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Front Hum Neurosci. 2016 Apr 20;10:174. doi: 10.3389/fnhum.2016.00174. eCollection 2016.

Acute Supramaximal Exercise Increases the Brain Oxygenation in Relation to Cognitive Workload.

Author information

1
Department of Physiology, Faculty of Medicine, Dokuz Eylul UniversityIzmir, Turkey; Department of Biophysics, Faculty of Medicine, Dokuz Eylul UniversityIzmir, Turkey.
2
Department of Biophysics, Faculty of Medicine, Dokuz Eylul University Izmir, Turkey.
3
Department of Physiology, Faculty of Medicine, Dokuz Eylul University Izmir, Turkey.
4
Department of Biophysics, Faculty of Medicine, Dokuz Eylul UniversityIzmir, Turkey; School of Sport Sciences and Technology, Dokuz Eylul UniversityIzmir, Turkey.
5
School of Sport Sciences and Technology, Dokuz Eylul University Izmir, Turkey.

Abstract

Single bout of exercise can improve the performance on cognitive tasks. However, cognitive responses may be controversial due to different type, intensity, and duration of exercise. In addition, the mechanism of the effect of acute exercise on brain is still unclear. This study was aimed to investigate the effects of supramaximal exercise on cognitive tasks by means of brain oxygenation monitoring. The brain oxygenation of Prefrontal cortex (PFC) was measured on 35 healthy male volunteers via functional near infrared spectroscopy (fNIRS) system. Subjects performed 2-Back test before and after the supramaximal exercise wingate anerobic test (WAnT) lasting 30-s on cycle ergometer. The PFC oxygenation change evaluation revealed that PFC oxygenation rise during post-exercise 2-Back task was considerably higher than those in pre-exercise 2-Back task. In order to describe the relationship between oxygenation change and exercise performance, subjects were divided into two groups as high performers (HP) and low performers (LP) according to their peak power values (PP) obtained from the supramaximal test. The oxy-hemoglobin (oxy-Hb) values were compared between pre- and post-exercise conditions within subjects and also between subjects according to peak power. When performers were compared, in the HP group, the oxy-Hb values in post-exercise 2-Back test were significantly higher than those in pre-exercise 2-Back test. HP had significantly higher post-exercise oxy-Hb change (Δ) than those of LP. In addition, PP of the total group were significantly correlated with Δoxy-Hb.The key findings of the present study revealed that acute supramaximal exercise has an impact on the brain oxygenation during a cognitive task. Also, the higher the anerobic PP describes the larger the oxy-Hb response in post-exercise cognitive task. The current study also demonstrated a significant correlation between peak power (exercise load) and post-exercise hemodynamic responses (oxy-, deoxy- and total-Hb). The magnitude of this impact might be related with the physical performance capacities of the individuals. This can become a valuable parameter for future studies on human factor.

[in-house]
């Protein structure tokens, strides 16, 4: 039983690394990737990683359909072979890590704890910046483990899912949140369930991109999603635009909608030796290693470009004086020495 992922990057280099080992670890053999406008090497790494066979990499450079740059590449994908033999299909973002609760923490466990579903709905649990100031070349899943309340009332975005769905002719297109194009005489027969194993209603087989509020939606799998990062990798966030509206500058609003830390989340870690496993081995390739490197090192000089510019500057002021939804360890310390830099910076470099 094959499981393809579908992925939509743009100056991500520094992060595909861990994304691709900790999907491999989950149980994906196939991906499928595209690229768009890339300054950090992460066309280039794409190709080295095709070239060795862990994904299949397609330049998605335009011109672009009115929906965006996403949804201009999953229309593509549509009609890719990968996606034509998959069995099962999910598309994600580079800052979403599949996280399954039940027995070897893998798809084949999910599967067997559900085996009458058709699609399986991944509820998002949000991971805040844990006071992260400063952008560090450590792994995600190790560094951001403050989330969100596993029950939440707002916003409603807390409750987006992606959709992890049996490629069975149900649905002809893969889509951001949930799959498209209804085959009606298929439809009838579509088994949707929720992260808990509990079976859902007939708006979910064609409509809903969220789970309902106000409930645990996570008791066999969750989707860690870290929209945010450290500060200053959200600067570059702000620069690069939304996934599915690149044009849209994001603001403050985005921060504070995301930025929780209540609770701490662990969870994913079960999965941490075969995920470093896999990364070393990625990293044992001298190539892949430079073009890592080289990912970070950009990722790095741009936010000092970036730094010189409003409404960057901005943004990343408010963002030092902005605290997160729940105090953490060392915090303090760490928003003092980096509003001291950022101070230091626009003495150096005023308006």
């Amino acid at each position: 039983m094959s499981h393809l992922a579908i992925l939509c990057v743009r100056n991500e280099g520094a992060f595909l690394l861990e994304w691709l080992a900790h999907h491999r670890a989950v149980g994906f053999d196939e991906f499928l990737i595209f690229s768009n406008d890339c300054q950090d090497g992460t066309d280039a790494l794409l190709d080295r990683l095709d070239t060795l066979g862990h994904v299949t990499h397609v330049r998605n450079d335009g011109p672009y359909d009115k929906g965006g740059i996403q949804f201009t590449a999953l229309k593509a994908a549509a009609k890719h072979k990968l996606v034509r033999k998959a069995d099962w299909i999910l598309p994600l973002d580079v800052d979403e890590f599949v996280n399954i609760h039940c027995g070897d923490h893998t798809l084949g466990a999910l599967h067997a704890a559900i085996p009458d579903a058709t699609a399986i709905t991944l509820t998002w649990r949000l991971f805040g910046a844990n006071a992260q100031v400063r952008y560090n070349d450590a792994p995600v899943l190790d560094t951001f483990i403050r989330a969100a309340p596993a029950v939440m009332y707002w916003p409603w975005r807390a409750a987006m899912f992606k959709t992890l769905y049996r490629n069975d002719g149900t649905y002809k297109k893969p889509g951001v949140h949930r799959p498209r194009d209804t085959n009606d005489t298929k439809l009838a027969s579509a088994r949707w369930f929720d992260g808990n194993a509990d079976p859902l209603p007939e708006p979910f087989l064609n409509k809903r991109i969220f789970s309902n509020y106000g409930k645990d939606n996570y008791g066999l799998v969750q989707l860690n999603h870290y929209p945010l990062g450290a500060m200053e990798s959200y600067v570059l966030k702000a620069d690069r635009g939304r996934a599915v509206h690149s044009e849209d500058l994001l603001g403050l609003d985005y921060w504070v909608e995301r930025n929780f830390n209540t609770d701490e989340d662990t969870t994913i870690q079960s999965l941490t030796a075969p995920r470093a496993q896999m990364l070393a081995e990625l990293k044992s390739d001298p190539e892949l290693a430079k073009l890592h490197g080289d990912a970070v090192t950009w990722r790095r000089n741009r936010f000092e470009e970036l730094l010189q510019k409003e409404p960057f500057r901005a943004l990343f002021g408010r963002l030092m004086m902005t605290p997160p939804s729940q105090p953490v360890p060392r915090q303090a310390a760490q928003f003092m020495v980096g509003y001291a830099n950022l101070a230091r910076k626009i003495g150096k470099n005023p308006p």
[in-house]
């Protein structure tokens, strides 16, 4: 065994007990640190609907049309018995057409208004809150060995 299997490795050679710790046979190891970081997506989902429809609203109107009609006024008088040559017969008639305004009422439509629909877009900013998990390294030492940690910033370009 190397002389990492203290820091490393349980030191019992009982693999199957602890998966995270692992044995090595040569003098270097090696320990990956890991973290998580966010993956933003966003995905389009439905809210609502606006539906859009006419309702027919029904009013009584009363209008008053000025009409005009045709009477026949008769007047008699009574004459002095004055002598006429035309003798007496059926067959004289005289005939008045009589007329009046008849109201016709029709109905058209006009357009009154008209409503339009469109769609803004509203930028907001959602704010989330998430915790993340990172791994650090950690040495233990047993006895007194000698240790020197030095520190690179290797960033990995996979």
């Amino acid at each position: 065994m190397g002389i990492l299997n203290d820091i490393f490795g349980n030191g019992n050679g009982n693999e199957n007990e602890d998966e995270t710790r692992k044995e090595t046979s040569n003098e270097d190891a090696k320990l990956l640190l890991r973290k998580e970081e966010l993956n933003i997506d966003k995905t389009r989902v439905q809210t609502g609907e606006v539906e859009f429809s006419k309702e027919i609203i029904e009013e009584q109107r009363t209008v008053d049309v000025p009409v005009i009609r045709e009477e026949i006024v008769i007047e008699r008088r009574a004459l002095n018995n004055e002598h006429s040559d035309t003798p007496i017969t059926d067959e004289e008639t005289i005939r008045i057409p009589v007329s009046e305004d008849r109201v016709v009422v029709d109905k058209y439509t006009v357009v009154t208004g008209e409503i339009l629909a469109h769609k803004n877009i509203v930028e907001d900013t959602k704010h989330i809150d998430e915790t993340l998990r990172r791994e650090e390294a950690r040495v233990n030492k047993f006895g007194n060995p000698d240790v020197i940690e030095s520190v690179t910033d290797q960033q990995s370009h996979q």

KEYWORDS:

N-back test; PFC; cognition and exercise; fNIRS; human factor

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